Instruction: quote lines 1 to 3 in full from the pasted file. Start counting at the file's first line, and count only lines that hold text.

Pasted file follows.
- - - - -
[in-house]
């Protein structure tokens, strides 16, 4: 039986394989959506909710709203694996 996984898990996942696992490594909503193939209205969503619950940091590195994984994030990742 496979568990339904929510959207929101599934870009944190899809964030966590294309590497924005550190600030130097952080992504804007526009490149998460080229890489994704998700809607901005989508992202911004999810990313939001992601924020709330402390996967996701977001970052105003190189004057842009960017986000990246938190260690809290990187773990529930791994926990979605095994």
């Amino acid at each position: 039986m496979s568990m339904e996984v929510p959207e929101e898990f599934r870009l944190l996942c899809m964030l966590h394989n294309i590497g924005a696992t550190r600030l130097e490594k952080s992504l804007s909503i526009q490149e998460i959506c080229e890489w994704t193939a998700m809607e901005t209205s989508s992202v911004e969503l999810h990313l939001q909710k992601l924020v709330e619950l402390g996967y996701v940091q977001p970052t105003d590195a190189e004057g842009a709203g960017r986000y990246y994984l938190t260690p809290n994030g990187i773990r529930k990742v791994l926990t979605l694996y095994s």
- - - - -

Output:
[in-house]
């Protein structure tokens, strides 16, 4: 039986394989959506909710709203694996 996984898990996942696992490594909503193939209205969503619950940091590195994984994030990742 496979568990339904929510959207929101599934870009944190899809964030966590294309590497924005550190600030130097952080992504804007526009490149998460080229890489994704998700809607901005989508992202911004999810990313939001992601924020709330402390996967996701977001970052105003190189004057842009960017986000990246938190260690809290990187773990529930791994926990979605095994």
């Amino acid at each position: 039986m496979s568990m339904e996984v929510p959207e929101e898990f599934r870009l944190l996942c899809m964030l966590h394989n294309i590497g924005a696992t550190r600030l130097e490594k952080s992504l804007s909503i526009q490149e998460i959506c080229e890489w994704t193939a998700m809607e901005t209205s989508s992202v911004e969503l999810h990313l939001q909710k992601l924020v709330e619950l402390g996967y996701v940091q977001p970052t105003d590195a190189e004057g842009a709203g960017r986000y990246y994984l938190t260690p809290n994030g990187i773990r529930k990742v791994l926990t979605l694996y095994s």